Being able to relink applications is an important freedom, and it’s unfortunate that GHC cannot produce stable ABI’s to (realistically) enable users of (L)GPL’ed libraries to do this. Perhaps GHC could be extended to support stable ABI’s?

If you are considering to license your Haskell library under one of the GPL licenses, I recommend that you to think about what you want the restrictions to be in regards to these closed source applications, and add an exception to your license where you explicitly state whether or not application developers will need to distribute their source code along with their application. This will make sure that the license does what you are intending.

That’s all I had. Please let me know what you think in the comment area below! Finally, I would like to thank John Millikin and the #ghc IRC channel on FreeNode for helping me out in understanding these issues.

7 Responses to GPL, LGPL, and GHC Linking

  1. Will Thompson

    Most people agree that proprietary programs may link dynamically (not containing the library) against GPL’ed libraries.

    Really? I have never heard anyone claim anything this broad before, from free software hackers through lawyers at large corporations making use of free components under various licenses on embedded devices. I don’t think the Wikipedia article you cite really supports this assertion: Linus asserting that userspace applications are not derived works of the kernel is not the same thing at all.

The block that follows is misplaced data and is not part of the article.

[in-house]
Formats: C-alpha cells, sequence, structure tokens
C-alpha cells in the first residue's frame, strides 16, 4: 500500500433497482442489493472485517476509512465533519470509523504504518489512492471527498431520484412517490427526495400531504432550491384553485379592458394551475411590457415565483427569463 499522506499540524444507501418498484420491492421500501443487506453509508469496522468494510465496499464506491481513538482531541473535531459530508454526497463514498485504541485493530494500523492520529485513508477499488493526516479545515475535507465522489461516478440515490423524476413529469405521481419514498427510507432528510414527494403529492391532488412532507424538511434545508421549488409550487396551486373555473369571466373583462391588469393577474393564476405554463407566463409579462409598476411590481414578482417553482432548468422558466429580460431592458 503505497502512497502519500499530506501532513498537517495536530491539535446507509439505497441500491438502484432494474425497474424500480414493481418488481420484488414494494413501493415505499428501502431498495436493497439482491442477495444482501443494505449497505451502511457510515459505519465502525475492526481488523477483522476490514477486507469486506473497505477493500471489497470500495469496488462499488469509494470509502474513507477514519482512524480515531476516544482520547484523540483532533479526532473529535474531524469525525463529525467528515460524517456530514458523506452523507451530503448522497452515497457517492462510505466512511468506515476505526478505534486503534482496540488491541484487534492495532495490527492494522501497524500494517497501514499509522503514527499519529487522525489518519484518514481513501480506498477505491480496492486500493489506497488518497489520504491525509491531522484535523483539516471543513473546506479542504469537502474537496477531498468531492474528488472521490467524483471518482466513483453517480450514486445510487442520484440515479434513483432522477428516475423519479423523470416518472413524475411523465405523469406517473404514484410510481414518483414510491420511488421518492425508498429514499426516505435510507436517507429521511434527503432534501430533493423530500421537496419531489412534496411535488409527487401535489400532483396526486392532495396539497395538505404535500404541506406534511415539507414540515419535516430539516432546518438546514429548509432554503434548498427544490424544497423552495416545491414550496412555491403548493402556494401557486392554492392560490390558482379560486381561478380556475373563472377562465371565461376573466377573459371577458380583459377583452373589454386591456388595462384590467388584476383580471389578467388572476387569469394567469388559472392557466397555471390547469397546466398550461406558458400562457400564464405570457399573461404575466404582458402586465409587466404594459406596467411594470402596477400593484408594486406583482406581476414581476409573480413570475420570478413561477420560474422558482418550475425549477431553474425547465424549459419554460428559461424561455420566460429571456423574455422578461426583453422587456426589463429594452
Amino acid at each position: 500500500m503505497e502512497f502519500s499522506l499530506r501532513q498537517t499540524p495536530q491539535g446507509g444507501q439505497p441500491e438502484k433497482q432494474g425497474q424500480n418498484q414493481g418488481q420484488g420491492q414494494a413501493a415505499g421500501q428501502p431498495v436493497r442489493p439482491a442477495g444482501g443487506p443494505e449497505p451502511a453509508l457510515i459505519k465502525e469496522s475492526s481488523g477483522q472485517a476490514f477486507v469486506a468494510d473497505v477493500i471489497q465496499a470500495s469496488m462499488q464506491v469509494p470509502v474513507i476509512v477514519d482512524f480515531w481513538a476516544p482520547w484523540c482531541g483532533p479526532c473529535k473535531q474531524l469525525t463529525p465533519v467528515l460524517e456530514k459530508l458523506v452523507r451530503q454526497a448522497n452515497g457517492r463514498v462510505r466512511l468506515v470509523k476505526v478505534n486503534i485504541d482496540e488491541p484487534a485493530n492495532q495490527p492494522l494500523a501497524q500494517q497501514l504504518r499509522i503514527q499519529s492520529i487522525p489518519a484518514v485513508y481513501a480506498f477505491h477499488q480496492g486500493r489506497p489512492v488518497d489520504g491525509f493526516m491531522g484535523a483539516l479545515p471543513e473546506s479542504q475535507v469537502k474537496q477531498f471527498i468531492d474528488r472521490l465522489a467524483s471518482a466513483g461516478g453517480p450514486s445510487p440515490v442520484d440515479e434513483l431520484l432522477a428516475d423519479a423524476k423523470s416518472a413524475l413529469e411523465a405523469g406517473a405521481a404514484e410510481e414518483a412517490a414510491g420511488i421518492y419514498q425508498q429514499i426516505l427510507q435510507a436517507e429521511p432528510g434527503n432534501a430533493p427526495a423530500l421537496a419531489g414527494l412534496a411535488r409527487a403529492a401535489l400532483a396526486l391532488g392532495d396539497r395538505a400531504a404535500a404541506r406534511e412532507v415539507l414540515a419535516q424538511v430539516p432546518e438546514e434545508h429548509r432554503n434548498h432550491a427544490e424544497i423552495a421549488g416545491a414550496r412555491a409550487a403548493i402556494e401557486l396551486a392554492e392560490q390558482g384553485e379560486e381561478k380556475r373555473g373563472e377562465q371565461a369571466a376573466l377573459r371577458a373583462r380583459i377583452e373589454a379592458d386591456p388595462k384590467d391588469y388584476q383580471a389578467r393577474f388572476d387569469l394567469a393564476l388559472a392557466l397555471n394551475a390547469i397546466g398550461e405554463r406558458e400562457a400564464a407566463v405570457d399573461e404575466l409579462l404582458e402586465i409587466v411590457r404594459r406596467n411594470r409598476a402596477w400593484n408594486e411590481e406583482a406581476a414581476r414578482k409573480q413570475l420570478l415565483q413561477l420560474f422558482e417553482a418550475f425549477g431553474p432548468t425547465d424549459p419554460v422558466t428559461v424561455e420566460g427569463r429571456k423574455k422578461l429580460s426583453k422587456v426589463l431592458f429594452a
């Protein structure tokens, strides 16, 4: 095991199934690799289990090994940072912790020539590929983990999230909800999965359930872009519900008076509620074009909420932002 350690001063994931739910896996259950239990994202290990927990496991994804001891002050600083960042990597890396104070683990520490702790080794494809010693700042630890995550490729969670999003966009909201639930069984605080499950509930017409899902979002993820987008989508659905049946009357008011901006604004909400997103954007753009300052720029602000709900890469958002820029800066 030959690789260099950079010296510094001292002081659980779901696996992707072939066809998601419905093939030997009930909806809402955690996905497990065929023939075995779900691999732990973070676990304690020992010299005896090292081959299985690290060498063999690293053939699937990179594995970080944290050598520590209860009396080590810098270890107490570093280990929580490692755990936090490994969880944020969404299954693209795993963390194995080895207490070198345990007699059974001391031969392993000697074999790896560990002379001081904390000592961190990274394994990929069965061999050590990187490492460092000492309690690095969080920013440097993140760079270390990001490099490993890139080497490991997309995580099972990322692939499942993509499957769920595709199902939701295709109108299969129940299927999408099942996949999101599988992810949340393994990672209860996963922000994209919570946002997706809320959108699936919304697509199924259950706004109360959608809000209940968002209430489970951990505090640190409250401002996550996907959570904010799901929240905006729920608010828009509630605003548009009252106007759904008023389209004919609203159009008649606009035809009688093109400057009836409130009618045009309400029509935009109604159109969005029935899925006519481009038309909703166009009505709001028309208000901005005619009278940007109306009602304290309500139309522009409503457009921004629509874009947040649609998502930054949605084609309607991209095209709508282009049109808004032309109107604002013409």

2. Kevin Jardine

    I am a bit puzzled sometimes by all the legal dance around the GPL. I agree that copyright (and copyleft) law can be complex, but surely the whole point of the GPL is to prevent open source software from being used by proprietary applications?

    People who license their code under the GPL do so because they don’t want their code to be used by non-open-source applications. I think that is a legitimate desire.

    In some cases a different license can be arranged. This often involves payment to the developer.

    If a developer doesn’t care how his/her code is used, he/she should use some other license.

  3. John Millikin

    Really? I have never heard anyone claim anything this broad before, from free software hackers through lawyers at large corporations making use of free components under various licenses on embedded devices. I don’t think the Wikipedia article you cite really supports this assertion: Linus asserting that userspace applications are not derived works of the kernel is not the same thing at all.

    The GPL is no different from any other copyright license, and you can reason about it the same way. Some people are confused or misinformed, so I like to clarify things by using a different (but for this purpose, equivalent) license — BSD 3.

    Lets say you’re writing a text editor, and you want to use a BSD3-licensed library “libsyntax” for syntax highlighting. Your application’s compiled binary dynamically links against /usr/lib/libsyntax.so.1. Do you think you are legally required to include libsyntax’s copyright headers in your application (eg, in the About menu)?